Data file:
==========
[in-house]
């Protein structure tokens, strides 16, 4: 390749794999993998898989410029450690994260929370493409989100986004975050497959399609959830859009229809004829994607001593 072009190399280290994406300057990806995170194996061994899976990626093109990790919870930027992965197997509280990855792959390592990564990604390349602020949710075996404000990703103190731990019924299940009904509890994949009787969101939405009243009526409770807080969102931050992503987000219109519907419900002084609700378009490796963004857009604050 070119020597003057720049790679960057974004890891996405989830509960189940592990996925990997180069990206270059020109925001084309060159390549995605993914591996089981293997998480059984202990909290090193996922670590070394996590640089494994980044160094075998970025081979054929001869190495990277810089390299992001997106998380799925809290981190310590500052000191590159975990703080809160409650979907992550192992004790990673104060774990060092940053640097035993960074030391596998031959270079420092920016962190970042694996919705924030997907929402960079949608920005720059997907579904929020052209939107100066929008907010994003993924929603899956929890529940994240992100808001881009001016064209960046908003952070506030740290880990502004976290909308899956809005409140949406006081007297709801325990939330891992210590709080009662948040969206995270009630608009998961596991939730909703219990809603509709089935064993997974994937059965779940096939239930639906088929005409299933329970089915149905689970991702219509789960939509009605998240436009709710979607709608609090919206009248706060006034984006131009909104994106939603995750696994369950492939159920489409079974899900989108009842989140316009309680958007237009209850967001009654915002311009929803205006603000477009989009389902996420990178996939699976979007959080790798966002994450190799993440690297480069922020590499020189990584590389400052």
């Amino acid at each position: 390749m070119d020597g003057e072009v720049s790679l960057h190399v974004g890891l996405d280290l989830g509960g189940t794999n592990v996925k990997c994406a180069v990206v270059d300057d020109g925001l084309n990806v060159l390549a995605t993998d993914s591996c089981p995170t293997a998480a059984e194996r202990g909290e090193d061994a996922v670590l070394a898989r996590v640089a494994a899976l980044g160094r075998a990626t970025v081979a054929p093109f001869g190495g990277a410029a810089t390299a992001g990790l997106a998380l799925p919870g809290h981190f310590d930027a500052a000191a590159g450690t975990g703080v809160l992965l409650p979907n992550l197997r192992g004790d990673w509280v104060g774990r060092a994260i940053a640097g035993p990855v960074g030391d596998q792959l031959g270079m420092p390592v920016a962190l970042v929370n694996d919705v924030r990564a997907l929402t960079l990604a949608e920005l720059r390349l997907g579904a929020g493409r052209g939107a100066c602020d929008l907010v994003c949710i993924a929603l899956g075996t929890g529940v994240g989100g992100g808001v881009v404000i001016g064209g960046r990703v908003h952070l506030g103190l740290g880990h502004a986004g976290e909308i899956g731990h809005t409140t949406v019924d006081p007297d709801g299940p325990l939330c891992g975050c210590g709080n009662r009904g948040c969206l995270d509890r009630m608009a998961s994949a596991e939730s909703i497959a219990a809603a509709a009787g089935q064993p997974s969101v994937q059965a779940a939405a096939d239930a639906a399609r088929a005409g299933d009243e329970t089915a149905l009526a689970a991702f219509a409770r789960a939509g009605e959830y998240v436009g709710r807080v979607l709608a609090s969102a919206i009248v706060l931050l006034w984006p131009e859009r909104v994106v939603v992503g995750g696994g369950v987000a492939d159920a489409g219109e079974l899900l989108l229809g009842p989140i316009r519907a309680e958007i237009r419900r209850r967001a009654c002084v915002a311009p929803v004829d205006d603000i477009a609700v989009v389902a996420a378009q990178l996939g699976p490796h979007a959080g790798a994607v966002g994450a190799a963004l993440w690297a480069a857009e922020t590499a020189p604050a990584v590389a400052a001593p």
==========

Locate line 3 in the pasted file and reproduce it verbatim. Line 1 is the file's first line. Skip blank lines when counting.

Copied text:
């Amino acid at each position: 390749m070119d020597g003057e072009v720049s790679l960057h190399v974004g890891l996405d280290l989830g509960g189940t794999n592990v996925k990997c994406a180069v990206v270059d300057d020109g925001l084309n990806v060159l390549a995605t993998d993914s591996c089981p995170t293997a998480a059984e194996r202990g909290e090193d061994a996922v670590l070394a898989r996590v640089a494994a899976l980044g160094r075998a990626t970025v081979a054929p093109f001869g190495g990277a410029a810089t390299a992001g990790l997106a998380l799925p919870g809290h981190f310590d930027a500052a000191a590159g450690t975990g703080v809160l992965l409650p979907n992550l197997r192992g004790d990673w509280v104060g774990r060092a994260i940053a640097g035993p990855v960074g030391d596998q792959l031959g270079m420092p390592v920016a962190l970042v929370n694996d919705v924030r990564a997907l929402t960079l990604a949608e920005l720059r390349l997907g579904a929020g493409r052209g939107a100066c602020d929008l907010v994003c949710i993924a929603l899956g075996t929890g529940v994240g989100g992100g808001v881009v404000i001016g064209g960046r990703v908003h952070l506030g103190l740290g880990h502004a986004g976290e909308i899956g731990h809005t409140t949406v019924d006081p007297d709801g299940p325990l939330c891992g975050c210590g709080n009662r009904g948040c969206l995270d509890r009630m608009a998961s994949a596991e939730s909703i497959a219990a809603a509709a009787g089935q064993p997974s969101v994937q059965a779940a939405a096939d239930a639906a399609r088929a005409g299933d009243e329970t089915a149905l009526a689970a991702f219509a409770r789960a939509g009605e959830y998240v436009g709710r807080v979607l709608a609090s969102a919206i009248v706060l931050l006034w984006p131009e859009r909104v994106v939603v992503g995750g696994g369950v987000a492939d159920a489409g219109e079974l899900l989108l229809g009842p989140i316009r519907a309680e958007i237009r419900r209850r967001a009654c002084v915002a311009p929803v004829d205006d603000i477009a609700v989009v389902a996420a378009q990178l996939g699976p490796h979007a959080g790798a994607v966002g994450a190799a963004l993440w690297a480069a857009e922020t590499a020189p604050a990584v590389a400052a001593p």